Tornadogenesis Resulting from the Transport of Circulation by a Downdraft: Idealized Numerical Simulations.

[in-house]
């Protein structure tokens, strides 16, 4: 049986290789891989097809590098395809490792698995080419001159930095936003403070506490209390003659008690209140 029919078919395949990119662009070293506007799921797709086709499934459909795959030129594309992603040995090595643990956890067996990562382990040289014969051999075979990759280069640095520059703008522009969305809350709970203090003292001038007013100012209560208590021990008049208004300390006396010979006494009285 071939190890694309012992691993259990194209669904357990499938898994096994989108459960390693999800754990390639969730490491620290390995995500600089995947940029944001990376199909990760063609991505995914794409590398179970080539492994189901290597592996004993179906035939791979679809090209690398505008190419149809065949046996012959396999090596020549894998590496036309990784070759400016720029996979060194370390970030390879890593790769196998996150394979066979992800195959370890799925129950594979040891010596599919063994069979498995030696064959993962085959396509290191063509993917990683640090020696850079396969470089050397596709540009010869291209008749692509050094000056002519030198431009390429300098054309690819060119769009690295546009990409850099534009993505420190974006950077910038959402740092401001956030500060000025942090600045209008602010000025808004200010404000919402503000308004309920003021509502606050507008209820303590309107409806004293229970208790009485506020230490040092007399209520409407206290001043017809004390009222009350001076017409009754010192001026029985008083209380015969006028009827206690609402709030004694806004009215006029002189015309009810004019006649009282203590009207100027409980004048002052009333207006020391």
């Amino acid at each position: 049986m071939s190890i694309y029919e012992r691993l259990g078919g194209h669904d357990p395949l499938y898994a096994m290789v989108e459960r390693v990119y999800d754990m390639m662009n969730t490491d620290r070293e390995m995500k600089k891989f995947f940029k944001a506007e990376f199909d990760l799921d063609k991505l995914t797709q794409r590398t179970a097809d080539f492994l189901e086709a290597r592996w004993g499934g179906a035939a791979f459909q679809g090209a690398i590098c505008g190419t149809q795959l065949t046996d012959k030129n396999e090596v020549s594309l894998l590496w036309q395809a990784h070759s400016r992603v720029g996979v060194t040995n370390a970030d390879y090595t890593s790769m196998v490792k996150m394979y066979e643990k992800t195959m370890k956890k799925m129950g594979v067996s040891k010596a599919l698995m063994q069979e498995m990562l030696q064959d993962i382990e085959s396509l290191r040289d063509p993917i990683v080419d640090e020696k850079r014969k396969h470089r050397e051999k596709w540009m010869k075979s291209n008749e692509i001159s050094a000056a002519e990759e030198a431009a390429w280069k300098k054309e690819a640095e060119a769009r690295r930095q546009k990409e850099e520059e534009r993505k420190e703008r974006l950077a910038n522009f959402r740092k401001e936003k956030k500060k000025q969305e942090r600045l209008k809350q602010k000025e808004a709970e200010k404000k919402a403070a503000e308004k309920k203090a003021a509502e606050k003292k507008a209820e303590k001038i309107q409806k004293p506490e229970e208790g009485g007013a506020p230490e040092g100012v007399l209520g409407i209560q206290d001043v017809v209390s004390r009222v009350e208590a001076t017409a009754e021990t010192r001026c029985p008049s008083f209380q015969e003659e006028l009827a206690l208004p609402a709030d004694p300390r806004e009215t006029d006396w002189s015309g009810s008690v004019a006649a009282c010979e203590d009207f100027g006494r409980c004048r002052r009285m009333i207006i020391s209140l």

Idealized numerical simulations are conducted in which an axisymmetric, moist, rotating updraft free of rain is initiated, after which a downdraft is imposed by precipitation loading. The experiments are designed to emulate a supercell updraft that has rotation aloft initially, followed by the formation of a downdraft and descent of a rain curtain on the rear flank. In the idealized simulations, the rain curtain and downdraft are annular, rather than hook-shaped, as is typically observed. The downdraft transports angular momentum, which is initially a maximum aloft and zero at the surface, toward the ground. Once reaching the ground, the circulation-rich air is converged beneath the updraft and a tornado develops. The intensity and longevity of the tornado depend on the thermodynamic characteristics of the angular momentum-transporting downdraft, which are sensitive to the ambient low-level relative humidity and precipitation character of the rain curtain. For large low-level relative humidity and a rain curtain having a relatively small precipitation concentration, the imposed downdraft is warmer than when the low-level relative humidity is small and the precipitation concentration of the rain curtain is large. The simulated tornadoes are stronger and longer-lived when the imposed downdrafts are relatively warm compared to when the downdrafts are relatively cold, owing to a larger amount of convergence of circulation-rich downdraft air. The results may explain some recent observations of the tendency for supercells to be tornadic when their rear-flank downdrafts are associated with relatively small temperature deficits.